So based on your interest, I’ve decided to document the development process for a new pedal in the Rare Buzz lineup. To be clear (and this is as much for me as it is for you), this pedal is a ways out as it pushes my skillset further than any other I have ever attempted. It has a lot of firsts – the first stereo pedal in the RBFx lineup, the first pedal with digital control developed in house (previous designs used ready-made solutions), and the first to feature four-layer PCB design. This is an idea that I’ve had in my noggin since I started Rare Buzz, and finally feel confident enough to dive in. While I won’t let on what the effect will be called or what it will eventually do, I’ll discuss some of the development steps along the way. For the sake of reference, let’s call this pedal Project Middlemarch.
The first development challenge I worked through is the switching. I wanted to have the pedal handle any combination of mono and stereo at the input and output of the pedal, and I wanted to have it do this automatically on the daughterboard without the need for digital control. All of the CMOS switching is controlled by introducing or removing patch cables.
- If only one input cable is inserted, the pedal is mono at the input but can be stereo at the output.
- If a second cable is detected, the pedal will automatically change the signal routing to add the second input.
- If only one output cable is inserted, the two signal paths are summed and fed to the mono output.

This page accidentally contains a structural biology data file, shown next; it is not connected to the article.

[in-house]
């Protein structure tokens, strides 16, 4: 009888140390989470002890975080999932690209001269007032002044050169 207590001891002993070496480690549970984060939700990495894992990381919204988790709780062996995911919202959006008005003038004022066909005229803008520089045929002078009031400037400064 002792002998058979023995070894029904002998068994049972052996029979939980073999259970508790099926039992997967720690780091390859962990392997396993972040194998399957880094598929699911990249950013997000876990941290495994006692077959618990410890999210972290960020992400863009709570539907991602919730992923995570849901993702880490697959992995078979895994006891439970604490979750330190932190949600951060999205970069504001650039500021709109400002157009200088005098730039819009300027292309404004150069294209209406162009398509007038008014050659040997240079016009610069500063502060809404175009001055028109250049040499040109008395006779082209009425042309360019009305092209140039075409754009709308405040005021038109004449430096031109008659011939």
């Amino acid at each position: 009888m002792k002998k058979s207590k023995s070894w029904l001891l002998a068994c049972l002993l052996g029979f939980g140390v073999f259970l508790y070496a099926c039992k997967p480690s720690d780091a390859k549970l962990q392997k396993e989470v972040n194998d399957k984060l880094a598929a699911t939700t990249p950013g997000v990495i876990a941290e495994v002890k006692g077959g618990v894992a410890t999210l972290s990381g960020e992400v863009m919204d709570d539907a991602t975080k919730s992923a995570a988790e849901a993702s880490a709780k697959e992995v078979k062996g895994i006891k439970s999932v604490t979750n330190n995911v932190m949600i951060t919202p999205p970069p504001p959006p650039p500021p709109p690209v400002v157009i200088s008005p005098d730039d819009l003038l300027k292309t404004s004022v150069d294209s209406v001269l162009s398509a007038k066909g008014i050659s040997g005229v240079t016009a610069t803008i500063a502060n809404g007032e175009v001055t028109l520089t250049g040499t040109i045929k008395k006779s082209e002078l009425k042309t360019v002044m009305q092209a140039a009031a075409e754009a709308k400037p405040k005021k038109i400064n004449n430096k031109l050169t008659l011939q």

- If a second cable is detected, each channel will be fed to its own output.
One of my goals (which created its own challenges) is to preserve existing stereo signals. If the two inputs are different, the two outputs will preserve that difference. By this I mean that the signal paths are never summed and split at any point in the pedal, and this “true stereo” must be preserved during the switching.
Speaking of “true” catchphrases… this pedal is not true bypass. It is buffered at the input and in the case of the mono output scenario, the summing amplifier is also always in the signal path regardless of bypass status. There are a variety of active and passive components throughout the switching, most notably CMOS switches. For most players, this should not be an issue. However, the limits of the system are roughly +/-4.5V peak to peak, so guitars with extreme outputs (I’m looking at you, Electrofoods) or previous high gain effects may introduce clipping, even in bypass mode. We plan to test this pedal at both 9 and 18V, and running higher voltages will increase the headroom accordingly.
Some neat side effects of this design – this pedal can either start or end a “stereo” chain. It can be used to sum two signal paths, even in bypass mode (although the two will be fixed at a 1:1 ratio), or to split a single signal path into two. Just this circuit segment, which will live as a daughter board holding the four audio jacks, was a challenge. Fortunately we will be able to function test it without the rest of the circuit.
More to come!
Any consideration to building a cool tremolo pedal, in the future?
It’s definitely a concept we’ve talked about, but we want to do it right.
Keep me posted. I’ve got the Cyborg coming, and I’m super excited about it.
I would love to have a cool, funky tremolo built by Rarebuzz.